FHWA uses the following additional criteria for determining the feasibility of noise barriers: a barrier must be high enough and long enough to block the view of the road; noise barriers do very little good for homes on a hillside overlooking a road or for buildings that rise above the barrier; a noise barrier can achieve a 5-dB noise reduction when it is tall enough to break the line of sight from the highway, and it can achieve an additional 1.5 dB of noise reduction for every meter of height above the line of sight (with a maximum theoretical total reduction of 20 dB). FHWA’s rule of thumb is that a barrier should extend four times as far in each direction as the distance from the receiver to the barrier. Disruptions in noise walls for driveways or street intersections destroy their effectiveness. Moreover, in some areas, where homes are far apart, the cost of a barrier may be prohibitive.
The construction of noise barriers has always been a cooperative effort between state departments of transportation and FHWA, and states have a great deal of flexibility in designing and building noise barriers. Some states have built many noise barriers, and some have built none. Through the end of 2004, 45 state departments of transportation and the Commonwealth of Puerto Rico had constructed more than 2,205 linear miles of barriers at a cost of more than $2.6 billion ($3.4 billion in 2004 dollars). Five states and the District of Columbia have not constructed any noise barriers (FHWA, 2009).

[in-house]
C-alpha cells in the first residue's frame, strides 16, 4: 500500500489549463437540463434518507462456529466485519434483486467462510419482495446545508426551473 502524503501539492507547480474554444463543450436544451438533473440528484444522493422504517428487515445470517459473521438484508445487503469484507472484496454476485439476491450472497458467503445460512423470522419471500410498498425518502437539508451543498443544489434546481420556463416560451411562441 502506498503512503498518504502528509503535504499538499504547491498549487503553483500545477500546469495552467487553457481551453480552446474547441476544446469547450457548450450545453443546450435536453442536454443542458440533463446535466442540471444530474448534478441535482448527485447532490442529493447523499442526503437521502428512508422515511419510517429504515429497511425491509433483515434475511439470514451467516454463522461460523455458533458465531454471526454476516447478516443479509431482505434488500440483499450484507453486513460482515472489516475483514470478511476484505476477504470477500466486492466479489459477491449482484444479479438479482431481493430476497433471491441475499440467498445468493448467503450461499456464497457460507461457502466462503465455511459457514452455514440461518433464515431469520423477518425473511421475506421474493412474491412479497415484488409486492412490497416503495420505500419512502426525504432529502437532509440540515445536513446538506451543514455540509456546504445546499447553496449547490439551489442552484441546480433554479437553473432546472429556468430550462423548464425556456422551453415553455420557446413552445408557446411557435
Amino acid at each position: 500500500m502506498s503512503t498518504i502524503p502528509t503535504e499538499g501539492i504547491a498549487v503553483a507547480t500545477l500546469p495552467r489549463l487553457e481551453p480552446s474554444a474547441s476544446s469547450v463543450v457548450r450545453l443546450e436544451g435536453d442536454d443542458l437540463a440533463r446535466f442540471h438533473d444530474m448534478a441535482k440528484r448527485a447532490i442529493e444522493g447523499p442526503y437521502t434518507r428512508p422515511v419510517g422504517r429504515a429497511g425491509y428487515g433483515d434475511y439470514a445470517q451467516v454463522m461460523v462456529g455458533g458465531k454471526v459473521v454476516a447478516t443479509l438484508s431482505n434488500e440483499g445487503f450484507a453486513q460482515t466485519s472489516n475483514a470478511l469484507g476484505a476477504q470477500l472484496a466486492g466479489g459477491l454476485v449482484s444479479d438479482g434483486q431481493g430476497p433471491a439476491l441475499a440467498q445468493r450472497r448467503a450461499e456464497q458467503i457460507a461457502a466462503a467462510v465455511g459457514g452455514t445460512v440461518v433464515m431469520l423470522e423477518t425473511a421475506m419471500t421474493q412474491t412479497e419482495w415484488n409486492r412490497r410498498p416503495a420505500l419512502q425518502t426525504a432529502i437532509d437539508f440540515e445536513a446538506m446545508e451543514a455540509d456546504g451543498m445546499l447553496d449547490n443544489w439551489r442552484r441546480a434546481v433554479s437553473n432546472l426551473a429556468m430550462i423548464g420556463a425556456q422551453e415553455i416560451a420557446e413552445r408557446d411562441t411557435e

Noise barriers tend to provide relief for a relatively small number of people in a given area, but the noise reductions are probably greater than those that could be achieved with modern pavement technology. However, the number of people
who could potentially get relief from improvements in road surfaces is probably greater than the number of people who get relief from barriers.
FHWA currently does not recognize porous road surfaces as a solution to the highway noise problem; however, the agency does sponsor Quiet Pavement Pilot Programs to investigate their feasibility (Ferroni, 2007).2 The costs and benefits of porous road surfaces are discussed in Chapter 7.